29 Sep 2020
Spending on Public Cloud IT Infrastructure Surpasses Spending on Traditional IT Infrastructure for the First Time in the Second Quarter of 2020, According to IDC
FRAMINGHAM, Mass., September 29, 2020 – According to the International Data Corporation (IDC) Worldwide Quarterly Cloud IT Infrastructure Tracker, vendor revenue from sales of IT infrastructure products (server, enterprise storage, and Ethernet switch) for cloud environments, including public and private cloud, increased 34.4% year over year in the second quarter of 2020 (2Q20). Investments in traditional, non-cloud, IT infrastructure declined 8.7% year over year in 2Q20.
These growth rates show the market response to major adjustments in business, educational, and societal activities caused by the COVID-19 pandemic and the role IT infrastructure plays in these adjustments. Across the world, there were massive shifts to online tools in all aspects of human life, including collaboration, virtual business events, entertainment, shopping, telemedicine, and education. Cloud environments, and particularly public cloud, were a key enabler of this shift. Spending on public cloud IT infrastructure increased 47.8% year over year in 2Q20, reaching $14.1 billion and exceeding the level of spend on non-cloud IT infrastructure for the first time. Spending on private cloud infrastructure increased 7% year over year in 2Q20 to $5 billion with on-premises private clouds accounting for 64.1% of this amount.
IDC believes the hardware infrastructure market has reached the tipping point and cloud environments will continue to account for an increasingly higher share of overall spending. While IDC increased its forecast for both cloud and non-cloud IT spending for the full year 2020, investments in cloud IT infrastructure are still expected to exceed spending on non-cloud infrastructure, 54.8% to 45.2%. Most of the increase in spending will be driven by public cloud IT infrastructure, which is expected to slow in 2H20 but increase by 16% year over year to $52.4 billion for the full year. Spending on private cloud infrastructure will also experience softness in the second half of the year and will reach $21.5 billion for the full year, an increase of just 0.3% year over year.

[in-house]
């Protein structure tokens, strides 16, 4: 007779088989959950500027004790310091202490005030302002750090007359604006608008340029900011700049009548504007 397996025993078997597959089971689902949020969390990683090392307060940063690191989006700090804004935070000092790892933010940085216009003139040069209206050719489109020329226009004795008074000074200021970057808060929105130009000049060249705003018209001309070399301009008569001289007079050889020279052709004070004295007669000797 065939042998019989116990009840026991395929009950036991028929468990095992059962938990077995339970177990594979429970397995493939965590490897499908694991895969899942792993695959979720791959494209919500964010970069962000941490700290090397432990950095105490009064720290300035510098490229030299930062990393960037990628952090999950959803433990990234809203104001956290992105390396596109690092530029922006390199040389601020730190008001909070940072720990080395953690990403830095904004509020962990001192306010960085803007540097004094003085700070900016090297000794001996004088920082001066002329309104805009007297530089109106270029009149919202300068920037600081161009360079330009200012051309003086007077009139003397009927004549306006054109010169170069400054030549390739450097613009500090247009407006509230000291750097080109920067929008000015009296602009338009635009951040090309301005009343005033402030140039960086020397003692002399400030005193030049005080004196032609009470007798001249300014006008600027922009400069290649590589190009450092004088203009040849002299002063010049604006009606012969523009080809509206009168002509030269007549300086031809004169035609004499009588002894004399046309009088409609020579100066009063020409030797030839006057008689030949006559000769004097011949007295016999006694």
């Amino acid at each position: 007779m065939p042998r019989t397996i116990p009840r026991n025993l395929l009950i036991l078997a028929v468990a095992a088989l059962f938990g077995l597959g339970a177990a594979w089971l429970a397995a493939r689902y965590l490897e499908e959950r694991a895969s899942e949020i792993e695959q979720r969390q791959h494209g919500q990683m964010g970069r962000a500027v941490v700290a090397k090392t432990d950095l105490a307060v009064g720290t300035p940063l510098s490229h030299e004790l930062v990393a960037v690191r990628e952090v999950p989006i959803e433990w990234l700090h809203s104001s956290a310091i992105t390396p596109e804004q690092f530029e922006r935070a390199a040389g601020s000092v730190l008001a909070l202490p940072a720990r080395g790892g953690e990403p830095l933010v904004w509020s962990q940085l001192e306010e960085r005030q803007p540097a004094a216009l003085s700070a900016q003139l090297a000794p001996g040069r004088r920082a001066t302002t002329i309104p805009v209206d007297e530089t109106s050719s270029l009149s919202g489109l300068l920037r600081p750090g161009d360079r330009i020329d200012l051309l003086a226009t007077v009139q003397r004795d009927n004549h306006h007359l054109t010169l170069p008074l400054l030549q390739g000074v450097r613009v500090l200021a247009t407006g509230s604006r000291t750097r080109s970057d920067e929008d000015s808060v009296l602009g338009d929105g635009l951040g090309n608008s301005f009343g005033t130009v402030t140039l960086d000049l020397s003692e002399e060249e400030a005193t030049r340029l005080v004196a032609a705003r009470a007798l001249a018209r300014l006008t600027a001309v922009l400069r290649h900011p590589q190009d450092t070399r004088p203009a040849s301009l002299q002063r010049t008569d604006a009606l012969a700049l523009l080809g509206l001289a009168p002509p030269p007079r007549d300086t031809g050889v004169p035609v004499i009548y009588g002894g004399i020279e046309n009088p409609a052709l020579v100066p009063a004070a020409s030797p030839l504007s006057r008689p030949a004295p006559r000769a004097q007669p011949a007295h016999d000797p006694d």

As of 2019, the dominance of cloud IT environments over non-cloud already existed for compute platforms and Ethernet switches while the majority of newly shipped storage platforms were still residing in non-cloud environments. Starting in 2020, with increased investments from public cloud providers on storage platforms, this shift will remain persistent across all three technology domains. Within cloud deployment environments in 2020, compute platforms will remain the largest segment (50.9%) of spending at $37.7 billion while storage platforms will be the fastest growing segment with spending increasing 21.2% to $27.8 billion, and the Ethernet switch segment will grow 3.9% year over year to $8.5 billion.
Spending on cloud IT infrastructure increased across all regions in 2Q20 with the two largest regions, China and the U.S., delivering the highest annual growth rates at 60.5% and 36.9% respectively. In all regions except Central & Eastern Europe and the Middle East & Africa, growth in public cloud infrastructure exceeded growth in private cloud IT.
At the vendor level, the results were mixed. Inspur more than doubled its revenue from sales to cloud environments, climbing into a tie* for the second position in the vendor rankings while the group of original design manufacturers (ODM Direct) grew 63.6% year over year. Lenovo's revenue exceeded $1 billion, growing at 49.3% year over year.
Top Companies, Worldwide Cloud IT Infrastructure Vendor Revenue, Market Share, and Year-Over-Year Growth, Q2 2020 (Revenues are in Millions)
2Q20 Revenue (US$M)
2Q20 Market Share
2Q19 Revenue (US$M)
2Q19 Market Share
2Q20/2Q19 Revenue Growth
1. Dell Technologies
T2. HPE/New H3C Group* **
T2. Inspur/Inspur Power Systems* ***